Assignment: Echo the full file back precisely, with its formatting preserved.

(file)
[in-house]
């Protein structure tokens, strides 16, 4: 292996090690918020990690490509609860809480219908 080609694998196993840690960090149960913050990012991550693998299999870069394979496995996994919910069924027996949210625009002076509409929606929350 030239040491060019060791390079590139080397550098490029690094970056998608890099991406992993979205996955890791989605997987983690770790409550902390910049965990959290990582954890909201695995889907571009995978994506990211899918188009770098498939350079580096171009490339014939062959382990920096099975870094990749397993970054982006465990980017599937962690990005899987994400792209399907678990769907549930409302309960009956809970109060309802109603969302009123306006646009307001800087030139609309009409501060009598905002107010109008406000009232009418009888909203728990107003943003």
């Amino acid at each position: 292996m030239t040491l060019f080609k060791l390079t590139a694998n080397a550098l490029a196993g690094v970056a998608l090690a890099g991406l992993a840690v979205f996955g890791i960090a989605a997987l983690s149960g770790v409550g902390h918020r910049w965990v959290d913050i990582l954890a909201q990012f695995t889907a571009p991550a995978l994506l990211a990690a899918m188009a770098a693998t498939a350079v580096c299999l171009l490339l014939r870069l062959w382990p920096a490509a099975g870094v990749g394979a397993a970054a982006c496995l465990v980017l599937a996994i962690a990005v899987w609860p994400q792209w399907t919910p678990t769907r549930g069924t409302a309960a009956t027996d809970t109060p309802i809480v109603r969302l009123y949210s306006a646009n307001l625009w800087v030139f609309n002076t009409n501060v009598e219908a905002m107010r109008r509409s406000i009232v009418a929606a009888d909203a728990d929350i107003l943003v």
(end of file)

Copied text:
[in-house]
């Protein structure tokens, strides 16, 4: 292996090690918020990690490509609860809480219908 080609694998196993840690960090149960913050990012991550693998299999870069394979496995996994919910069924027996949210625009002076509409929606929350 030239040491060019060791390079590139080397550098490029690094970056998608890099991406992993979205996955890791989605997987983690770790409550902390910049965990959290990582954890909201695995889907571009995978994506990211899918188009770098498939350079580096171009490339014939062959382990920096099975870094990749397993970054982006465990980017599937962690990005899987994400792209399907678990769907549930409302309960009956809970109060309802109603969302009123306006646009307001800087030139609309009409501060009598905002107010109008406000009232009418009888909203728990107003943003």
């Amino acid at each position: 292996m030239t040491l060019f080609k060791l390079t590139a694998n080397a550098l490029a196993g690094v970056a998608l090690a890099g991406l992993a840690v979205f996955g890791i960090a989605a997987l983690s149960g770790v409550g902390h918020r910049w965990v959290d913050i990582l954890a909201q990012f695995t889907a571009p991550a995978l994506l990211a990690a899918m188009a770098a693998t498939a350079v580096c299999l171009l490339l014939r870069l062959w382990p920096a490509a099975g870094v990749g394979a397993a970054a982006c496995l465990v980017l599937a996994i962690a990005v899987w609860p994400q792209w399907t919910p678990t769907r549930g069924t409302a309960a009956t027996d809970t109060p309802i809480v109603r969302l009123y949210s306006a646009n307001l625009w800087v030139f609309n002076t009409n501060v009598e219908a905002m107010r109008r509409s406000i009232v009418a929606a009888d909203a728990d929350i107003l943003v």